Redfern Oval

About this Item
SubjectsFootball; Planning and Development; Sport and Recreation; Historic Buildings and Sites
SpeakersMoore Ms Clover
BusinessPrivate Members Statements

Page: 16173

    Ms CLOVER MOORE (Bligh) [5.57 p.m.]: Tonight I speak about an issue that is important to the Bligh constituents and to the city. Last Monday the city's Environment and Heritage Committee discussed a report on the redevelopment proposal for the oval within Redfern Park, based on the findings of public consultation and the assessment process. In the 2005-06 budget the city allocated funding of $19 million over three years for a quality recreation facility to redress the current rundown state of the oval after years of neglect by the former South Sydney City Council.

    Last year the city put on public exhibition three options prepared for the former council, ranging from open parkland to a 20,000-seat stadium. A fourth option prepared by South Sydney Leagues Club was also exhibited. The $19 million recommended proposal includes a new playing field on the existing oval site with an undercover pavilion for seating and ancillary facilities such as player change rooms, toilets, gymnasium, office space and a community meeting place. Sports lighting for training purposes is also proposed and provision for temporary fencing when ticketed events are required. The proposal has been developed to provide year-round facilities for junior clubs and schools sports competitions, training and occasional games for Souths, the annual Koori Cup Knockout, community activities and community recreation.

    On Monday the Indigenous Land Corporation wrote to me to propose a venue on the site that could be the focus of indigenous cultural, social and sporting excellence. At my request, the city contacted the corporation and a meeting has been set up. Together with other councillors I supported the recommendation that the proposal be deferred for a month to assess the Indigenous Land Corporation proposal to gain further information about the possibility of increasing seating capacity. The city's chief executive officer has arranged to meet with Souths and other organisations to further discuss their needs. The city is committed to continuing the association between Souths and Redfern Oval, and wants to achieve this within the site's constraints. All councillors who spoke at committee on Monday night stated that they did not support option 4 proposed by South Sydney Leagues Club.

    Souths' proposal is dependent on the city providing public land estimated to be worth around $10 million in public money for private commercial development and an enclosed stadium without public access. It includes a six-level private stadium development for 14,000 patrons and an 800 vehicle car park, commercial/retail, football club offices, function facilities and community services as well as a 24-hour medical centre, a gymnasium and an Aboriginal cultural centre. The proposal is to be privately funded through the sale and redevelopment of the current South Sydney Leagues Club premises in Chalmers Street and is expected to receive ongoing funded through commercial operations on the premises on public parkland. These are critical issues and need to be considered in planning for the oval site.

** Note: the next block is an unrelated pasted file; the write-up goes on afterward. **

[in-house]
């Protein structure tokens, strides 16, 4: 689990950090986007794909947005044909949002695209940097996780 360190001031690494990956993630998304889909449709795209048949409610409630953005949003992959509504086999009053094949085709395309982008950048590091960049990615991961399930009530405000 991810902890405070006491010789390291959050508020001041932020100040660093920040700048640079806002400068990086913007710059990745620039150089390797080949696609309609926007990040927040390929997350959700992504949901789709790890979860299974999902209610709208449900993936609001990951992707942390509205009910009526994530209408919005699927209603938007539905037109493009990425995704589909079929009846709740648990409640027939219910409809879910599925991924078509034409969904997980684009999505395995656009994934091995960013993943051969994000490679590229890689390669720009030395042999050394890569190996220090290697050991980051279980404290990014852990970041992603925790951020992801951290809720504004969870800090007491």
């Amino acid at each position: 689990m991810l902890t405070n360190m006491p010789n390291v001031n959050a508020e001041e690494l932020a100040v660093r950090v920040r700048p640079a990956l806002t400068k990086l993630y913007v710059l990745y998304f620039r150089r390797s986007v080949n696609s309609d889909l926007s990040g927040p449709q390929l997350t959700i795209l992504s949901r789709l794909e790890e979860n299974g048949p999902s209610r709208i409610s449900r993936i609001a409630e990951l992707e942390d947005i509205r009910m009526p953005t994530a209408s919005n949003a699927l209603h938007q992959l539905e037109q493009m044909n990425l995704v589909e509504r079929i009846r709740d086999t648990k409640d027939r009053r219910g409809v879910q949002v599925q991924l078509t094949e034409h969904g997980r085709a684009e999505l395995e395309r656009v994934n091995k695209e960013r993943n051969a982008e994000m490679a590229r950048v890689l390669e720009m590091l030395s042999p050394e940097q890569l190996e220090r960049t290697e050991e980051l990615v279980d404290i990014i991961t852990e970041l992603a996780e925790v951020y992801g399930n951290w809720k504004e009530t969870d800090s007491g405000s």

The community land classification and local recreational zoning are not compatible with commercial development of a major regional facility. At an average of 5.9 square metres per person, open space in Redfern-Waterloo is below the city average of 6.6 square metres. The population in Redfern-Waterloo is expected to increase from more than 14,000 to 40,000 by 2015, reducing open space to less than four square metres per person unless additional areas are added. Maximum year-round opportunities need to be provided for local junior, school and Aboriginal sports activities, with provision for the annual Koori knock-out competition. Any redevelopment should allow Souths to continue their historic association with Redfern Oval, with recognition of the team's recent move to Telstra Stadium.

    Traffic associated with a large stadium will create unsustainable impacts on adjacent roads and on-street parking, as routinely experienced with Aussie Stadium and the Sydney Cricket Ground. Significant environmental limits exist due to the surrounding residential area and a water table about two metres below the playing surface. Any recreation facility on public land must be financially sustainable, with the city able to guarantee a high standard of maintenance in the long term. Council's recommended option addressed all these concerns. I am told that a union green ban is being proposed to support South's commercial option. If that occurs, it will be the first time a green ban has been imposed to support using public parkland for a private commercial development with significant environmental impacts.

    The State Government has advised that it does not support a new major football stadium at Redfern Park that would compete with the Sydney cricket and football stadia at Moore Park and Telstra Stadium at Homebush. I acknowledge that the honourable member for Heffron is a newcomer and has to try to establish a profile in the South Sydney area. I suggest that it might be helpful if she does her homework and gets her facts straight. Effective representation is about much more than party politicking.